David Coleman

In one form or another, deterrence is a motivational force in many everyday relationships: a child learns not to misbehave for fear of being scolded by its parents; a potential criminal might decide against committing a crime for fear of being caught and punished; a nation may choose one foreign policy course over another out of fear of military or economic retaliation; or an international alliance may threaten war if any one of its members is attacked. In each case, one party has influenced the choice of another by threatening consequences that outweigh gains.

In the field of foreign policy, the threat and fear of retaliation has been a powerful force. Imperial powers have found that making an example of an enemy or lawbreaker ultimately provided a cheaper and easier method of controlling peoples than maintaining a large standing police or armed forces, conforming to the common adage that prevention is usually better than cure. To that end, Roman legions deliberately cultivated a reputation for ruthlessness to promote stability, and European imperial powers did everything they could to impress their technological and military prowess upon the peoples they commanded. But it is in the nuclear age that deterrence assumed a special significance and was refined from a mostly instinctive practice to a deliberate, if still inexact, science. Throughout the nuclear age, deterrence has been a dynamic concept propelled by technological and historical developments. In turn, the concept of deterrence came to influence those technological and historical developments.


Alperovitz, Gar. Atomic Diplomacy: Hiroshima and Potsdam, The Use of the Atomic Bomb and the American Confrontation with Soviet Power. 2d ed. New York, 1985. Makes a controversial argument that impending confrontation with the Soviet Union influenced Truman's decision to use the bomb against Japan.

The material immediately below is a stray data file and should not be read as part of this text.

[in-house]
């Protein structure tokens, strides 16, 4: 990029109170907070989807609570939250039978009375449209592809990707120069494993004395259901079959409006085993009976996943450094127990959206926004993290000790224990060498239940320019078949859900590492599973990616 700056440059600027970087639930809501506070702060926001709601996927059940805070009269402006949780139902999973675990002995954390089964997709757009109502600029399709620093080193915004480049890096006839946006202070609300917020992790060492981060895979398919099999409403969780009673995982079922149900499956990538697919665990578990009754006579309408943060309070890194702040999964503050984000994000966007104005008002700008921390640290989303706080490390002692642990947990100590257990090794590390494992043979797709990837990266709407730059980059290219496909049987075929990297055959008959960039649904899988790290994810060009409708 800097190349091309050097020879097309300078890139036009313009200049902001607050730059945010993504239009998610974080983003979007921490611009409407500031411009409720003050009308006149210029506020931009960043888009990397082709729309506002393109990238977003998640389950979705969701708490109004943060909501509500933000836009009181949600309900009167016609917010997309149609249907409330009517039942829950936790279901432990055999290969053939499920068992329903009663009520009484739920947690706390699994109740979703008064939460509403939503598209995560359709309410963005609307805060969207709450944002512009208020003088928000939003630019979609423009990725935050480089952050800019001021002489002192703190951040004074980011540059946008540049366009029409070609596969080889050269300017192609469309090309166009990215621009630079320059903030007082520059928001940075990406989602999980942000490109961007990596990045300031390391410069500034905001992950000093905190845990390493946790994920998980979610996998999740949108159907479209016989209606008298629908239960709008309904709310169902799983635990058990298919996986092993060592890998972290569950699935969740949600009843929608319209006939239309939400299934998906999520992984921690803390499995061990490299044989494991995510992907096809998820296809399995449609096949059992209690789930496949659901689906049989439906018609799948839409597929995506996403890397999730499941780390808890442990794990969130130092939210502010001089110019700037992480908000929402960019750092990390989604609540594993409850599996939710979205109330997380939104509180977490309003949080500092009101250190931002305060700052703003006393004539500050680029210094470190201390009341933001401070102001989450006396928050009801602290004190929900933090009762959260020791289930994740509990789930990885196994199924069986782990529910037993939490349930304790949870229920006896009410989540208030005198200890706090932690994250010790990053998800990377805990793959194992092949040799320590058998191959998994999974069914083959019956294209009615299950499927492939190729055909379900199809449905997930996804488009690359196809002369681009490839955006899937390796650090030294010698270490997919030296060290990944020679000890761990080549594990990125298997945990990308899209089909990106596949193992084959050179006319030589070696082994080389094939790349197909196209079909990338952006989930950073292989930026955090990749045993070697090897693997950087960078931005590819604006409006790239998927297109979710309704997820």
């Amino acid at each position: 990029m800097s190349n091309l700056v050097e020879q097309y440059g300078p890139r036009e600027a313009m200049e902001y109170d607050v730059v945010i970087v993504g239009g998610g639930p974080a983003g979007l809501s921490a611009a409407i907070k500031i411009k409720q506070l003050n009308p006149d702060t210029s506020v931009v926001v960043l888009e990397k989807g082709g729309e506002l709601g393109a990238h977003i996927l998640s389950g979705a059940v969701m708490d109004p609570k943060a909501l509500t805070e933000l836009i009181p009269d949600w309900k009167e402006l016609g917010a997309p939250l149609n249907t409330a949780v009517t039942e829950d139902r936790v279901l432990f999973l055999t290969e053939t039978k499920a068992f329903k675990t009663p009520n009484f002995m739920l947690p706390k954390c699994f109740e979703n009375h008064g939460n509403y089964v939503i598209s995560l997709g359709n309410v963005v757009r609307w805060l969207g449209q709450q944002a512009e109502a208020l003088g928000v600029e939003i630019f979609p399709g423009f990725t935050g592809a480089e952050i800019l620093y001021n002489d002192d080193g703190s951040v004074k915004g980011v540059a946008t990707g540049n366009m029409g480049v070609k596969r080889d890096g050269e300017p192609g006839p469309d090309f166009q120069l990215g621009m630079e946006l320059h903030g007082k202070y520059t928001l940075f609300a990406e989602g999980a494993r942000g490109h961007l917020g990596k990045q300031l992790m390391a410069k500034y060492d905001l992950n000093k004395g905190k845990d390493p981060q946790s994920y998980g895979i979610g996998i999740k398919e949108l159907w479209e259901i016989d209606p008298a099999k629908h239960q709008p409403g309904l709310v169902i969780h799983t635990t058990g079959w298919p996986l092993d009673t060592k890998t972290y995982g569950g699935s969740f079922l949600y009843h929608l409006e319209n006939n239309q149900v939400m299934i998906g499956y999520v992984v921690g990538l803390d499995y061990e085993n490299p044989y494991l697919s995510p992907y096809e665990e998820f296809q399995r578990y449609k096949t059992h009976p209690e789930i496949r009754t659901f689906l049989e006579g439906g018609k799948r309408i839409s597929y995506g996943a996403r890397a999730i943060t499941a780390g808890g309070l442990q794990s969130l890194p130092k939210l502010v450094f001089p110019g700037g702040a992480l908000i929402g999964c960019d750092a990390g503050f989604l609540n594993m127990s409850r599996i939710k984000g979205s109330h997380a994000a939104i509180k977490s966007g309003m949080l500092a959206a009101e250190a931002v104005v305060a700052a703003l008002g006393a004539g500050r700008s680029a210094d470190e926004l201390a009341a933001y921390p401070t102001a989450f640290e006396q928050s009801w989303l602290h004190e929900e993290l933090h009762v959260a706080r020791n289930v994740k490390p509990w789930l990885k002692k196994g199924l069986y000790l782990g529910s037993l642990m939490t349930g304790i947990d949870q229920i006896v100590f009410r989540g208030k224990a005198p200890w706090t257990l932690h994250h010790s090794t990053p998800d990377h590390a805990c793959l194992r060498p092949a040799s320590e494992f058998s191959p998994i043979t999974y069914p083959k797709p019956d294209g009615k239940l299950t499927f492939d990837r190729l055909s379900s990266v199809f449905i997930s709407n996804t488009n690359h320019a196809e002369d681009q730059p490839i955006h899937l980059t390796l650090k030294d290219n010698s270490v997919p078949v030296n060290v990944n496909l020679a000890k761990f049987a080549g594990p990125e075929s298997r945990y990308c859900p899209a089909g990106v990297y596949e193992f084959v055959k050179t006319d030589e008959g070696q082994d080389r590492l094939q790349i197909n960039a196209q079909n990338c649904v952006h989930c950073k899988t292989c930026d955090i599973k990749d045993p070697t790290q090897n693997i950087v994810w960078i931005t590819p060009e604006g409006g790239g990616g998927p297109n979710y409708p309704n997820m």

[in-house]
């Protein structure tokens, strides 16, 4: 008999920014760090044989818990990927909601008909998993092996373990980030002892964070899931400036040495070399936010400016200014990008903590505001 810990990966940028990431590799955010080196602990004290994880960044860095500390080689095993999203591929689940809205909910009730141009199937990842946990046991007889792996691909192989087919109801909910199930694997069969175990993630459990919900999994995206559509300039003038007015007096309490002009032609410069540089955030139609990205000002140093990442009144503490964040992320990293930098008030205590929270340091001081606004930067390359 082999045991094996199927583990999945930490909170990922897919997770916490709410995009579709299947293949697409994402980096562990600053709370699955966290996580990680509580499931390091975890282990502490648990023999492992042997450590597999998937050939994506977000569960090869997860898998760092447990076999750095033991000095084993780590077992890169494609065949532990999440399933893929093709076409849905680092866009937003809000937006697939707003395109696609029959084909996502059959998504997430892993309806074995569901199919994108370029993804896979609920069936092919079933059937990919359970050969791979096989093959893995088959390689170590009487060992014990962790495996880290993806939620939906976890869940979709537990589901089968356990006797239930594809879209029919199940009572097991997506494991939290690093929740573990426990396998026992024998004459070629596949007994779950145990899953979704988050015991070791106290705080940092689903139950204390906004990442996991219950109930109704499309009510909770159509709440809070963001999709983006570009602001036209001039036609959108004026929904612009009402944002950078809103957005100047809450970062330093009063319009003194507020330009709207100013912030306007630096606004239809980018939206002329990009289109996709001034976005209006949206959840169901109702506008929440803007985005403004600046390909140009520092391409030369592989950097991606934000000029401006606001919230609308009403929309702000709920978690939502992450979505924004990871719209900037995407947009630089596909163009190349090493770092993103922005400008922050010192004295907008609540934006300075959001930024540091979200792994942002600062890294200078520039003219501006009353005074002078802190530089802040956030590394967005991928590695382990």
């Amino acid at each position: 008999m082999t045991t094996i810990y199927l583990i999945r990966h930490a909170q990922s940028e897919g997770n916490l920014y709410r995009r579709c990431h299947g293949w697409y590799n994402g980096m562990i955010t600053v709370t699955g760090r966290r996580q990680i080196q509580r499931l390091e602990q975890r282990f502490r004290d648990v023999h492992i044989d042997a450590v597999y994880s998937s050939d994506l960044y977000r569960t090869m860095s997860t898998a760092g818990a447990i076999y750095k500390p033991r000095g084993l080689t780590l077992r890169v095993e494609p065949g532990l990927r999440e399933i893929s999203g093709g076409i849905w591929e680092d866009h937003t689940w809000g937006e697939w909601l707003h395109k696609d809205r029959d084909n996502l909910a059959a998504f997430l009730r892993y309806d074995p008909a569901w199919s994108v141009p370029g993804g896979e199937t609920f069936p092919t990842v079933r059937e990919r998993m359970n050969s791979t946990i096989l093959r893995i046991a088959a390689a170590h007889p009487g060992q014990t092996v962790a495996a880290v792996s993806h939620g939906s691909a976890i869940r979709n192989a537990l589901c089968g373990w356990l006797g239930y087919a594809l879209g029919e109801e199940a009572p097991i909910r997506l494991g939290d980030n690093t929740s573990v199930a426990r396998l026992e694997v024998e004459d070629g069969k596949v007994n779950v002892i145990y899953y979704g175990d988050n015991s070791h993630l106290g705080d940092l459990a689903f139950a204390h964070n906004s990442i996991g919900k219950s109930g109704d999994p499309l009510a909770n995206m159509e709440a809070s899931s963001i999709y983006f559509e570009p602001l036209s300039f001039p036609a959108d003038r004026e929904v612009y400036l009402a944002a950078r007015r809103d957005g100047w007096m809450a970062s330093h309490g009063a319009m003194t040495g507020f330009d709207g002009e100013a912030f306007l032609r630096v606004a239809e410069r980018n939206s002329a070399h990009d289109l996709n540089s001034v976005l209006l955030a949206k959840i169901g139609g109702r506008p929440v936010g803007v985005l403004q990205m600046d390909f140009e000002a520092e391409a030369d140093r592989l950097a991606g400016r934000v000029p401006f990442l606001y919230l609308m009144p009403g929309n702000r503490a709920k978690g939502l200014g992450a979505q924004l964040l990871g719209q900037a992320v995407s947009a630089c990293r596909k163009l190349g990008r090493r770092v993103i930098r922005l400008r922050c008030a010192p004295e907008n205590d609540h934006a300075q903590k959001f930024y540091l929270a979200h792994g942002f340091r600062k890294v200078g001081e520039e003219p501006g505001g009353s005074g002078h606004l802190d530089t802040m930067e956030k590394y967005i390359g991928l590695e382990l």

Brodie, Bernard, ed. The Absolute Weapon: Atomic Power and the World Order. New York, 1946. Various authors contribute to one of the earliest efforts to assess the implications of the atomic bomb for international affairs.

Bundy, McGeorge. Danger and Survival: Choices about the Bomb in the First Fifty Years. New York, 1988. A first-rate historical study of the impact of the bomb on U.S. foreign policy during the Cold War.

Buzzard, Anthony W. "Massive Retaliation and Graduated Deterrence." World Politics 8, no. 2 (January 1956): 228–237.

Dockrill, Saki. Eisenhower's New-Look National Security Policy, 1953–61. London, 1996.

Gaddis, John Lewis. Strategies of Containment: A Critical Appraisal of Postwar American National Security Policy. Oxford, 1982.

Gaddis, John Lewis, et. al., eds. Cold War Statesmen Confront the Bomb: Nuclear Diplomacy Since 1945. Oxford, 1999.

Garthoff, Raymond L. Soviet Strategy in the Nuclear Age. Rev. ed. New York, 1962.

George, Alexander L., and Richard Smoke. Deterrence in American Foreign Policy: Theory and Practice. New York, 1974. A groundbreaking work in the field of political science that uses historical case studies of ten nuclear crises that took place between 1948 and 1962 to examine how deterrence has been employed in times of crisis.

Gowing, Margaret. Independence and Deterrence: Britain and Atomic Energy, 1945–1952. New York, 1974. A thorough study of the early British nuclear program.

Herken, Gregg. The Winning Weapon: The Atomic Bomb in the Cold War, 1945–1950. New York, 1980.

Holloway, David. Stalin and the Bomb. New York, 1994. Uses formerly closed archives to examine the early Soviet nuclear program.